Soy vs. Paraffin; When did candles get so scary?

A few months ago I was inspired to try my hand at candle making and I started doing some research. Initially I just wanted to know how difficult the process might be, the financial investments I would have to make and whether it was something I actually wanted to do or not. I found a lot of tutorials and tips, but I also found a lot of articles and claims that had me sleepless over the many paraffin candles I’ve burned in my lifetime. Okay, so I wasn’t really sleepless over it, but I did hesitate to burn any of the non-soy candles I still had at home.

The claims said that paraffin is basically a chemical nightmare and soy a wax gift from the gods while beeswax is undeniably perfect. So what are the facts? I use soy for the candles that I make and did my best to purchase a wax that would ensure they would be as “clean” as possible. I am loving my soy candles, but wanted to do some detailed research before I started scaring customers with claims that might not be true about other candles . So here is what I’ve found.

Paraffin

I think what worries people, myself included, is that paraffin wax is derived from crude oils (fossil fuels) and is petroleum based. How do they do it? The process begins with a “slack wax” which is a mix of oil and wax, a by product of lubricating oil. The wax is heated, mixed with solvents and then cooled, creating crystallization. The wax crystallizes, leaving behind oil. It’s separated into solid and liquid streams, and after distillation, you are left with a “product wax”. The lower percentage of oil remaining in your paraffin wax, the more refined it is considered to be. It might be processed even further to remove colors and odors.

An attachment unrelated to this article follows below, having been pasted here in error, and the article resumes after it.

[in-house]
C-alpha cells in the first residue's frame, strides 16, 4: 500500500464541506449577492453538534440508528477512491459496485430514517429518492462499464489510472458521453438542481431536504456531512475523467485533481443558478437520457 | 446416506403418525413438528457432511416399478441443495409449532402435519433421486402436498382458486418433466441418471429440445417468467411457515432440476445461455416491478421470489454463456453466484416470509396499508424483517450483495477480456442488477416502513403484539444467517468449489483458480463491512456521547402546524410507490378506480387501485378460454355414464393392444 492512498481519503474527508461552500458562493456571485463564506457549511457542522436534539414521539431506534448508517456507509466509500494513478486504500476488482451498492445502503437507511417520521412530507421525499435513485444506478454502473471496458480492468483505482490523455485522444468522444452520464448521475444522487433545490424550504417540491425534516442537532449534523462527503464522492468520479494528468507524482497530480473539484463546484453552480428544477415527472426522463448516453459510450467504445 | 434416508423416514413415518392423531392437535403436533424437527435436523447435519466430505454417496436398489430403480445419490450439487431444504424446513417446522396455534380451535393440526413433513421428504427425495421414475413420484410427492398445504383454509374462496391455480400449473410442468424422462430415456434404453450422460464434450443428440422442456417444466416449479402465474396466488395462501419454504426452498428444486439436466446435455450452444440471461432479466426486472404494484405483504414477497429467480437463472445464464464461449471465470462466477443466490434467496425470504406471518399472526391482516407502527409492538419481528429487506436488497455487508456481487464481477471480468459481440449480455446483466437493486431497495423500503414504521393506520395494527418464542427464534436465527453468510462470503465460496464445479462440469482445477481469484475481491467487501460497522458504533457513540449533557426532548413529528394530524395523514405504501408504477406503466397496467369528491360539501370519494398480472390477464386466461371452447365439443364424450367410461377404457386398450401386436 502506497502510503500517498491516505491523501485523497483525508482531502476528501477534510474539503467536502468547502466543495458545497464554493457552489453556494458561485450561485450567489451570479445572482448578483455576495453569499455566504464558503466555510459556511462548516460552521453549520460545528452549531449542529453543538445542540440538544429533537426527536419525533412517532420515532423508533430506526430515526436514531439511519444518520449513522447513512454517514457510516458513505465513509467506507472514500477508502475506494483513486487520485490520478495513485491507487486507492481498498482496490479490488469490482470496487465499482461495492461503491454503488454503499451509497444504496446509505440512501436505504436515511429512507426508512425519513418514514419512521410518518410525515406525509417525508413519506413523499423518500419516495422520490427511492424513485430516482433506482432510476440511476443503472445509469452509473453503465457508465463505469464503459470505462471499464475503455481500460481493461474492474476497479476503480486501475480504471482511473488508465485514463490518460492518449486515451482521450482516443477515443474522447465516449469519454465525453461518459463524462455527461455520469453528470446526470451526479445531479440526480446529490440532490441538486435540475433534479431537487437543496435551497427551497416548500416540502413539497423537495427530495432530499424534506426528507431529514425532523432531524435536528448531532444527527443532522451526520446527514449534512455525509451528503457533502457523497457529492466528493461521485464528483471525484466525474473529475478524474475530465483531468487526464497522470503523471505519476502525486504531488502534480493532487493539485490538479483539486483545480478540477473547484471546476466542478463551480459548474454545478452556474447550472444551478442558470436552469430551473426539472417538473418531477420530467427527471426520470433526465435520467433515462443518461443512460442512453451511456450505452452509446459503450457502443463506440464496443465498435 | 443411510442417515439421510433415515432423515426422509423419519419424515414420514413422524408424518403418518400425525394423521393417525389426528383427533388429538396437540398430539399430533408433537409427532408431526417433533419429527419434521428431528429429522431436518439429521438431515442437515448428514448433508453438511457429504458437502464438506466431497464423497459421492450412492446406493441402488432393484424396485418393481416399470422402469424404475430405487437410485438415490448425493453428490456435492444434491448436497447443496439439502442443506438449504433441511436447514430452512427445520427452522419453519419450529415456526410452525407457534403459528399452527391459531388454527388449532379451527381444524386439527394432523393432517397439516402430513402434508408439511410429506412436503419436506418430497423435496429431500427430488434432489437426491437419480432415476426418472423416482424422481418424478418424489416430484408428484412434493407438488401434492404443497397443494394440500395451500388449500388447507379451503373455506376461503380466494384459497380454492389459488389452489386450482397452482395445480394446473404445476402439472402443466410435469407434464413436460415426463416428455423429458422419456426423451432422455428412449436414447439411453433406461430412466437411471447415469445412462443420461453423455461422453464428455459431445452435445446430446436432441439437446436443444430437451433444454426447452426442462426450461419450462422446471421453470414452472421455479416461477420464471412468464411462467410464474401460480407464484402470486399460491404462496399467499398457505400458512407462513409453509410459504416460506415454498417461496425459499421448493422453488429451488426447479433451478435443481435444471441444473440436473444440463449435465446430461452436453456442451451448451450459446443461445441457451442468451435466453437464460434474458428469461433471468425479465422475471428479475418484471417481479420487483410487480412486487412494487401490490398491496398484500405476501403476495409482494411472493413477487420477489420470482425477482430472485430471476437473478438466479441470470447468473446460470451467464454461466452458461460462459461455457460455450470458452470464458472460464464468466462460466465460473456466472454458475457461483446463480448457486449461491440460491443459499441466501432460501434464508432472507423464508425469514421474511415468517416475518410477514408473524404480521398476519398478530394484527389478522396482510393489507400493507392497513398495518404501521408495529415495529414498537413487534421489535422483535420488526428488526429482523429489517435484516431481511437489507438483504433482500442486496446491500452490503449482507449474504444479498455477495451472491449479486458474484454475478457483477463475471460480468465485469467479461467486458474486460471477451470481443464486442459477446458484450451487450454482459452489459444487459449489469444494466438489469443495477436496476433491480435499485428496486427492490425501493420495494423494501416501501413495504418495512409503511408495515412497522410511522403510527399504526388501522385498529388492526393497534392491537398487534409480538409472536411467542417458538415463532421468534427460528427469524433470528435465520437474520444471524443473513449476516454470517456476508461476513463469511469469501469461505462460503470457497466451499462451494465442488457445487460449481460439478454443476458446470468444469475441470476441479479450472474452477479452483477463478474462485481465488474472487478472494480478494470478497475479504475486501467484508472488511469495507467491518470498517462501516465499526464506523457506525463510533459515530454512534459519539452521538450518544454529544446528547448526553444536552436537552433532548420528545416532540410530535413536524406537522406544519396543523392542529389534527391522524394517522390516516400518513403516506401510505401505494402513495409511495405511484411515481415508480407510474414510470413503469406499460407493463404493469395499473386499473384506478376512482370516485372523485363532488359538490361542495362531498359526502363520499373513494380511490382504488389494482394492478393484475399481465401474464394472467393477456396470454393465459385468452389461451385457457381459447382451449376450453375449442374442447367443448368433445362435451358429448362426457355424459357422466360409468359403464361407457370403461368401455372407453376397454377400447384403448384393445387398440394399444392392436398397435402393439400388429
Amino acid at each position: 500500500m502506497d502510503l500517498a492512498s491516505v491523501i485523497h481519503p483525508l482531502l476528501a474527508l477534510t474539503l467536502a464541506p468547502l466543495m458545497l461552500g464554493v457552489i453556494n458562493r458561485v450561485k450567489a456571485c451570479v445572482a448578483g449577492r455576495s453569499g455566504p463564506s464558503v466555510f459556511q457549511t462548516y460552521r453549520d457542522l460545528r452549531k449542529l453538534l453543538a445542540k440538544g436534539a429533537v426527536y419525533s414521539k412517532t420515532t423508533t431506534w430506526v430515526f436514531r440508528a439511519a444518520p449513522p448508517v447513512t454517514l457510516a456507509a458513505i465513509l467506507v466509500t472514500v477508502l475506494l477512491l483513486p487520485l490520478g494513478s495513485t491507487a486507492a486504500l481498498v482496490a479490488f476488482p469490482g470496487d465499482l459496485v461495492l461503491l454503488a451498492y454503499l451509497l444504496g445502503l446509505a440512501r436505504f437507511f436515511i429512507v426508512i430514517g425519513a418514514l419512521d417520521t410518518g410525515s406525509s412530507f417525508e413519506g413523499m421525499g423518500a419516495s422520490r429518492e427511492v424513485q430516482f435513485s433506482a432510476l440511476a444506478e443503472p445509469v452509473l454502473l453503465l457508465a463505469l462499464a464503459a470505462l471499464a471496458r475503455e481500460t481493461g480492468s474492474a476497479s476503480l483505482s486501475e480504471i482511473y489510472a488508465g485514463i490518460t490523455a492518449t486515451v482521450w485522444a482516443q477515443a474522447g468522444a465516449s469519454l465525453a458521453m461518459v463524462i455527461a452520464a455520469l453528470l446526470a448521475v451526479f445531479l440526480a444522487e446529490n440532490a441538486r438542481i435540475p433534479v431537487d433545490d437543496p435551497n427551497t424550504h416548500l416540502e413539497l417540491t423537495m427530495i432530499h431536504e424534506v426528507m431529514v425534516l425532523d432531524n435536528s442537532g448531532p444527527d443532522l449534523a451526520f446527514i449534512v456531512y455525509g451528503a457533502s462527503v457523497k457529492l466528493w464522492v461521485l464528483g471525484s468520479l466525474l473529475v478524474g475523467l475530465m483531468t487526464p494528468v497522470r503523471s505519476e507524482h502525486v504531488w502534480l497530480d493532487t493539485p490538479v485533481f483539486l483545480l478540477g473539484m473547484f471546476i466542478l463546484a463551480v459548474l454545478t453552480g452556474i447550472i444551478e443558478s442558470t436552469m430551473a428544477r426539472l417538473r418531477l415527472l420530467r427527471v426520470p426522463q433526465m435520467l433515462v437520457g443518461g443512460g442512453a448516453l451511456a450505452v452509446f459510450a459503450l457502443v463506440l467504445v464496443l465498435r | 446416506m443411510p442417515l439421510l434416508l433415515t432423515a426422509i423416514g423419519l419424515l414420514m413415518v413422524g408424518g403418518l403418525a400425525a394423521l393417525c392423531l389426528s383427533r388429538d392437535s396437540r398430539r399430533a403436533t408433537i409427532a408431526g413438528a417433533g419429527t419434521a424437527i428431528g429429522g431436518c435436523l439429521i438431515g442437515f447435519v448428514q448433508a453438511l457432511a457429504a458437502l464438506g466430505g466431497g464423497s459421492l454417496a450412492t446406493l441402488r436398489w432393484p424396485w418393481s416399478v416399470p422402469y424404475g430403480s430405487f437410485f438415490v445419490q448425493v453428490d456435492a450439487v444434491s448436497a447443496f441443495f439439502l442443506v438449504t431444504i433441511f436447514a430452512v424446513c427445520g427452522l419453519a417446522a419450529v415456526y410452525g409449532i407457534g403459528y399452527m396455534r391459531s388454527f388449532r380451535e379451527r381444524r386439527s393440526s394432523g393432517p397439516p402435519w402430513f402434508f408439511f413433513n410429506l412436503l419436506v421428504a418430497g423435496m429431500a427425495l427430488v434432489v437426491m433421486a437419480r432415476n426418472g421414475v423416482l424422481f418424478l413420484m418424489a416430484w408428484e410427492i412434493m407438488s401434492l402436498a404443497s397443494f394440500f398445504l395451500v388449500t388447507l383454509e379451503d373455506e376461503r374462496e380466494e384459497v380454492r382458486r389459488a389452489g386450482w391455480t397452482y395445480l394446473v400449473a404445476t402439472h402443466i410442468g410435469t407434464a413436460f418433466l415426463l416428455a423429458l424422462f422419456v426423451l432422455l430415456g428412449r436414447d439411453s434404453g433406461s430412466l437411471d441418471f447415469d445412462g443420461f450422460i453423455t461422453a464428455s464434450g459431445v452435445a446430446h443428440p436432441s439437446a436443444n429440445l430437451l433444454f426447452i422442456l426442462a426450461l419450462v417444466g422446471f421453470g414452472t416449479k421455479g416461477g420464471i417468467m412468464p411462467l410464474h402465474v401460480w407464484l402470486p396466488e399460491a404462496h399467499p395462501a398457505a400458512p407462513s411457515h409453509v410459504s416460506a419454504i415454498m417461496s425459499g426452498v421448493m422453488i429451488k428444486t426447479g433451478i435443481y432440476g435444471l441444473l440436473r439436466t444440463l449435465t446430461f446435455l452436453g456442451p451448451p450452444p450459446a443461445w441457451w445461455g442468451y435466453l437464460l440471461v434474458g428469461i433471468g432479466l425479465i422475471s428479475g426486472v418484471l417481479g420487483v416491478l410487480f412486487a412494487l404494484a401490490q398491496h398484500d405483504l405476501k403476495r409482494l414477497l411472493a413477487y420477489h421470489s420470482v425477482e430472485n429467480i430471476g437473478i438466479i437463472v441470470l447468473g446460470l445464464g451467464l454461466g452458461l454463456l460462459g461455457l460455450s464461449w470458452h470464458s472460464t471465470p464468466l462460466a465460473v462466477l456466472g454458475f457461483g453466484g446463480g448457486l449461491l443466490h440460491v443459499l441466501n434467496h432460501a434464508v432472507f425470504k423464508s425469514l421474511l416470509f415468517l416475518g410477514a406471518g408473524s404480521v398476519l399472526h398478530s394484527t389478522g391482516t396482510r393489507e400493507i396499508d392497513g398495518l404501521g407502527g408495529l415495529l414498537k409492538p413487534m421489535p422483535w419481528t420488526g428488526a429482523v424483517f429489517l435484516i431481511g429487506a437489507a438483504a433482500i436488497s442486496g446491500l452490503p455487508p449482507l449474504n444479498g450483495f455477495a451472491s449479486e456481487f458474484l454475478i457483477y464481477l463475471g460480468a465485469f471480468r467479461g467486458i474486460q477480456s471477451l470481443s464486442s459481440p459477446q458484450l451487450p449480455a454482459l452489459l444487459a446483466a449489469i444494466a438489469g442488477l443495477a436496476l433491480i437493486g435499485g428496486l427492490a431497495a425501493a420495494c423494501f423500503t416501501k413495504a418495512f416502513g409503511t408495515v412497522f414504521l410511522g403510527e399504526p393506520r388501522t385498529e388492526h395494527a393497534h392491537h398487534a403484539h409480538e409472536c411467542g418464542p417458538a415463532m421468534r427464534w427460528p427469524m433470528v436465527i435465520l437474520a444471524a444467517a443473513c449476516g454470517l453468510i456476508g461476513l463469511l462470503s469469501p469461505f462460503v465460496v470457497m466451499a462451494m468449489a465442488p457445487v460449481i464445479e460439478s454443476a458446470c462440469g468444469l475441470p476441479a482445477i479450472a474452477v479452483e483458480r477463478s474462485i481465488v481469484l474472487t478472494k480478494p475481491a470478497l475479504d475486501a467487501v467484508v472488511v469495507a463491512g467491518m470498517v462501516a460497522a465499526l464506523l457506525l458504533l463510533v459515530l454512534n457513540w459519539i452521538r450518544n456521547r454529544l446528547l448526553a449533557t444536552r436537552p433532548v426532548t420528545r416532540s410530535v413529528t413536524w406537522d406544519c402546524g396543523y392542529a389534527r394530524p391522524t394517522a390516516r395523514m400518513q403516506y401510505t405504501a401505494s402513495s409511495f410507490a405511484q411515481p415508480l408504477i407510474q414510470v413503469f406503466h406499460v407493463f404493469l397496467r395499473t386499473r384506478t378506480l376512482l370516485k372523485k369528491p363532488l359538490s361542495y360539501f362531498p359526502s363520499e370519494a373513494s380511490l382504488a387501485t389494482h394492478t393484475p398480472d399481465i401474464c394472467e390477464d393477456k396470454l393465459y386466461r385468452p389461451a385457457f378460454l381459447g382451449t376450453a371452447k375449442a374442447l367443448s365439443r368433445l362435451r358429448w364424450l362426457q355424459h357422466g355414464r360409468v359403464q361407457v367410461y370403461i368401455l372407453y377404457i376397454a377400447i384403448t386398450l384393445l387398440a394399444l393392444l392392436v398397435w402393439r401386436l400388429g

A lot of companies and candle makers are claiming that paraffin candles create more soot when burning and that’s proof of a problem. But it’s not really about the soot, which I’ll discuss in a minute. The real concern to many is that the paraffin wax can produce emissions of alkans, alkenes and toulene, but claims are that there is such a minimal amount of these chemicals being released while your candle burns, that most people won’t be affected.

Soy

Soybeans are harvested, cleaned, cracked, de-hulled and rolled into flakes. The oil is extracted from the soybeans either by being pressed or by using a solvent. Each company has their own “recipe” which they of course keep hush- hush. The hydrogenation process involves using a hydrogen solution that will convert some of the fatty acids from unsaturated to saturated, meaning it solidifies the oil to create a wax.

The argument against soy being a cleaner option than paraffin is that 90% of soybean crops are affected by GMO’s and grown using pesticides. However, some wax manufacturers process their waxes to further filter out any GMO & GMM materials as well as herbicides and pesticides.